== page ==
• Ukrainian forces regained territory on the left bank of the Siverskyi Donets River in Donetsk Oblast.
  • Russian forces conducted limited ground attacks northeast of Bakhmut and west of Donetsk City.
  • Russian forces are reportedly moving military assets to areas situated along major ground lines of communication (GLOCS) in rear areas in Zaporizhia Oblast.

Ukrainian Counteroffensives (Ukrainian efforts to liberate Russian-occupied territories)

Ukrainian officials announced that Ukrainian forces are continuing to make unspecified advances in Kherson Oblast and are exhausting Russian troops and logistics as part of the counteroffensive on September 4. Ukrainian President Volodymyr Zelensky stated that “Ukrainian flags are returning to those places where they rightfully belong” and noted that Ukrainian forces liberated two unnamed villages in southern Ukraine.[9] Ukrainian officials and social media users published footage of Ukrainian forces raising a Ukrainian flag in Vysokopillya, south of the Kherson-Dnipropetrovsk Oblast administrative border.[10] Russian milbloggers noted that Russian forces withdrew from Vysokopillya to avoid encirclement from the Olhyne and Potomkyne directions (west and east of Vysokopillya, respectively).[11] Some milbloggers noted that a lack of Russian aviation in the area (diverted, they say, to the fight around the Ukrainian bridgehead over the Inhulets River) allowed for Ukrainian advances to Vysokopillya.[12]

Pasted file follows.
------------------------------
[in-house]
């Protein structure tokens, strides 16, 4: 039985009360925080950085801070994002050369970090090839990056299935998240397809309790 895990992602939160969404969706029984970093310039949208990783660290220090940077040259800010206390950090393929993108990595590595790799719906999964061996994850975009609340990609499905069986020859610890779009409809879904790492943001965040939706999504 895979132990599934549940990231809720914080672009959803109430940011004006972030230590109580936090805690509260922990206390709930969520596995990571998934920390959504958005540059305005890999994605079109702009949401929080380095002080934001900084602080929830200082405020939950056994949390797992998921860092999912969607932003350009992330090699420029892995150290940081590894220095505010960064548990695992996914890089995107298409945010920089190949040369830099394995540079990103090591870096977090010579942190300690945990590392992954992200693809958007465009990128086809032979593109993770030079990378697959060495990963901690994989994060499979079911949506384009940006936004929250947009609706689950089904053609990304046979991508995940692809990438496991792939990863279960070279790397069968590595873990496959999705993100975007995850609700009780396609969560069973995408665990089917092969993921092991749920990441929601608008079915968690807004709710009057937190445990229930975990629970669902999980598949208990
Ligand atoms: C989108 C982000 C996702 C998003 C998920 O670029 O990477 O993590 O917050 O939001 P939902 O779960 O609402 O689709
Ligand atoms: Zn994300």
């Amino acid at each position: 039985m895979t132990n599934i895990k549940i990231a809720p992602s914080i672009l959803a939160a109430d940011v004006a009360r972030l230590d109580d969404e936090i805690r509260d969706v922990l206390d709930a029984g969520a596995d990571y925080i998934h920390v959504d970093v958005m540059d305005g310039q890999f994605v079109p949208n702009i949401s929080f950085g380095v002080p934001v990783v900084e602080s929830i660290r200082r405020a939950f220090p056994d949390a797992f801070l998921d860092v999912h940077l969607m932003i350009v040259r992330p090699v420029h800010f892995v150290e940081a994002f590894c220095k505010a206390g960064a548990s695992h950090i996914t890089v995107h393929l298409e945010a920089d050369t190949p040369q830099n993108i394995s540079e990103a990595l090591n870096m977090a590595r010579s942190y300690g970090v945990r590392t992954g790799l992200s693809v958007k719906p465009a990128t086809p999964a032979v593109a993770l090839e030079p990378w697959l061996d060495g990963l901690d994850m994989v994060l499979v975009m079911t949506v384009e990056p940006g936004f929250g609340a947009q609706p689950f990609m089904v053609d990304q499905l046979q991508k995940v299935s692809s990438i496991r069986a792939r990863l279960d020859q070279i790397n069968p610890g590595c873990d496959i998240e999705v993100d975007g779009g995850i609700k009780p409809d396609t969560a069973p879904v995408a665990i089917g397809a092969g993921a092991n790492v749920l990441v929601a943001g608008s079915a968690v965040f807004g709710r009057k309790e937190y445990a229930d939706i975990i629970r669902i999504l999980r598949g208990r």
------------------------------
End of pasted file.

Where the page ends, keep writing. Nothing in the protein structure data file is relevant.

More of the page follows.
Ukrainian officials did not name the second liberated settlement area. Kherson Oblast Administration Head Yaroslav Yanushevich reported that Russian forces shelled Olhyne, Potomkyne, Doryanka, and Novovoznesenske (southeast of Vysokopillya), while some milbloggers claimed that elements of Russian airborne forces also withdrew from Novovoznesenske, which may indicate a Ukrainian advance in the area.[13] The Ukrainian General Staff reported that Russian forces launched airstrikes at Lyubomyrivka (approximately 28km north of Kherson City), and Russian milbloggers reported that Russian forces left the settlement.[14] The Ukrainian General Staff also reported Russian airstrikes on Sukhy Stavok, Bezimenne and Kostromka, and other settlements around the Ukrainian bridgehead over the Inhulets River, which may indicate that Ukrainian forces have advanced up to 12km southeast of the bridgehead.[15] Russian milbloggers claimed that Russian forces are firing artillery at Kostromka and Sukhy Stavok, where battles continued throughout the day.[16] Southern Operational Command Spokesperson Nataliya Gumenyuk noted that Ukrainian forces are advancing and liberating settlements, but Russian forces are continuing to shell newly-established Ukrainian positions from afar.[17]